Score = A+
(Animation, Family/Comedy/ Rated-PG)
Review by: Kisho Wolfe
Logline: Sometimes being a bad guy just isn’t enough.
Ralph (voiced by John C. Reilly) is the villain veteran of an old school video game entitled: “Fix-It Felix Jr.” The 8-bit game cabinet has survived twenty-nine long years inside of an arcade now filled with new and improved games of high-definition caliber. On the thirtieth anniversary of the game’s existence, Ralph slumps home after a villain support group session, only to find the other characters of the game partying it up during an anniversary party. Of course, being the bad guy, receiving an invitation to such a party is nothing more than wishful thinking. Every day Ralph watches the town reward Fix-it Felix Jr. (voiced by Jack McBrayer—best known for his role as a page in NBC’s 30 Rock) with a shiny gold medal for fixing up the buildings Ralph destroys. But, where’s his medal? Why doesn’t anyone reward and love the villain for his contribution? Bad guys need love too!
Deciding he’s had enough of living alone in a pile of bricks and fed up with not being loved by the masses, Ralph decides to venture out into other video games to earn his own gold medal for proof that he deserves to live in the high-rise condominiums with the rest of the townsfolk. Luck is with him as he crosses into a high-tech, first-person-shooter with the final prize of the coveted gold medal he seeks, but the victory is short-lived thanks to a major misstep on his part. The mistake lands him into “Sugar Rush”—a sweet toothed, kart racing game where all the tasty pieces come together with a hearty helping of hidden drama for dessert—where he meets up with another major character, Vanellope von Schweetz (voiced by the indelicate Sarah Silverman).
A smorgasbord of colorful characters, each with distinctive personality traits, made this movie a delightful indulgence! Everyone from the hard-nosed Sergeant Calhoun (voiced by the ever talented Jane Lynch) to the popular leader-of-the-pack, snooty girl, Taffyta Muttonfudge (voiced by Mindy Kailing—largely known for her role as Kelly Kapoor on another NBC hit, The Office) connected very well throughout the entire film. A large part of that connection had to do with some great writing. Sergeant Calhoun kept things interesting by spouting out kid friendly versions of adult toned anecdotes that seemed to hit the mark every time. There were also plenty of back and forth banter bouts that kept things moving, but not so much that the little ones would lose track of what was happening on the screen. During some of the emotional scenes, there was no mistaking the collective “awww” from the tiny voices that filled the seats around the theater.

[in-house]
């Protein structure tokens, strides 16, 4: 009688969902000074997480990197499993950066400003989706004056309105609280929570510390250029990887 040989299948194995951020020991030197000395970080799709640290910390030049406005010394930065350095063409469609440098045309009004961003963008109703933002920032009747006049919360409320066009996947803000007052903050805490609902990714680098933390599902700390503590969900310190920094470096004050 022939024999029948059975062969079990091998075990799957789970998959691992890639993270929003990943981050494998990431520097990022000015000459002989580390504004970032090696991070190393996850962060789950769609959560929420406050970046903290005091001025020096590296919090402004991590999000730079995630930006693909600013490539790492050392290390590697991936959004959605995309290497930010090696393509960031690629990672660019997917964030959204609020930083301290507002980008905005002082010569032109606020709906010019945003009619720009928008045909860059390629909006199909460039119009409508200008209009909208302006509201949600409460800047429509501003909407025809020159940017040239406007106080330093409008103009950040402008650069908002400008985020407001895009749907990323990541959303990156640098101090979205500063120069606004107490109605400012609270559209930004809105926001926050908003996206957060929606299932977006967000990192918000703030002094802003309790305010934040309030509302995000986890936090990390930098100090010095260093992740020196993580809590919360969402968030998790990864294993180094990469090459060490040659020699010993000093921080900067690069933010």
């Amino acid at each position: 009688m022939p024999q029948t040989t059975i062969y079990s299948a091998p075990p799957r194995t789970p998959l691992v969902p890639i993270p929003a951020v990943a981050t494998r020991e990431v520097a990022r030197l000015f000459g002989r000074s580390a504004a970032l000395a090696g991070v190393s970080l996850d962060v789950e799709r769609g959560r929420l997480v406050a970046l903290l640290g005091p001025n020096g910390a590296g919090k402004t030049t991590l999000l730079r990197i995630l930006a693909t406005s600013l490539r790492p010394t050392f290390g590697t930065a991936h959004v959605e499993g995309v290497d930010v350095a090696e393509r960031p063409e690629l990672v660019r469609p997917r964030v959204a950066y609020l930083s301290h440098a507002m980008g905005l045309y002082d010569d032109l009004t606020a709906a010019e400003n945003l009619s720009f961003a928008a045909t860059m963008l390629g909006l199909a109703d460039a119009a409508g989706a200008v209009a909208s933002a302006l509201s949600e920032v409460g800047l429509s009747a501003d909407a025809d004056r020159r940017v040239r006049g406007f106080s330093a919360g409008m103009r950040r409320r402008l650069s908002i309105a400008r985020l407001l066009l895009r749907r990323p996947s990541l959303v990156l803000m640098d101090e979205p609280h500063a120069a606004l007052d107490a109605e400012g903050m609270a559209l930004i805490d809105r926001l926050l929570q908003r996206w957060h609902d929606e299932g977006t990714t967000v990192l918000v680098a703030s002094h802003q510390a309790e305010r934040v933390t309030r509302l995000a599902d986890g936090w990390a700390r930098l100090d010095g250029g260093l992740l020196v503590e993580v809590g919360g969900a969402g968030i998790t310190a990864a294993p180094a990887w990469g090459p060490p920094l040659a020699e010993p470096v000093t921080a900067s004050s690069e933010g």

Attention to detail was duly noted in this movie. The animation as well as the overall graphical look of the film was impressive. Little things like the way tiny dust particles swam through the sunlight that pierced through the chocolate jail cell bars were noticeable; or better yet, one could even appreciate the tiny fibers of fabric sticking out along Ralph’s flannel shirt. The colors in the film were as bold and rich as any Super Mario game and could quite possibly make you salivate at the thought of licking the sugar from one of those peppermint trees. Being a movie that involved video games, it was only natural to have a ton of references around every corner. The world-famous Konami code. Having one of the original video game bad guys at the head of the villain support group. Even the running, albeit respectful, gag of a nod to the oldie-but-goody Q-bert crew was a well received account of things in the gaming world.
All in all, “Wreck-It Ralph” is not a movie about video games, but more of a movie wrapped in a video game flavored coating. The desire to want more out of life and be loved by all is something the majority of us can relate to, although, there are the unfortunate few of us that tend to go turbo in situations for a different sort of outcome… “Wreck-It Ralph” gets an A+ for sheer entertainment, relevant plot lines and an overall good time at the movies for both kids and adults.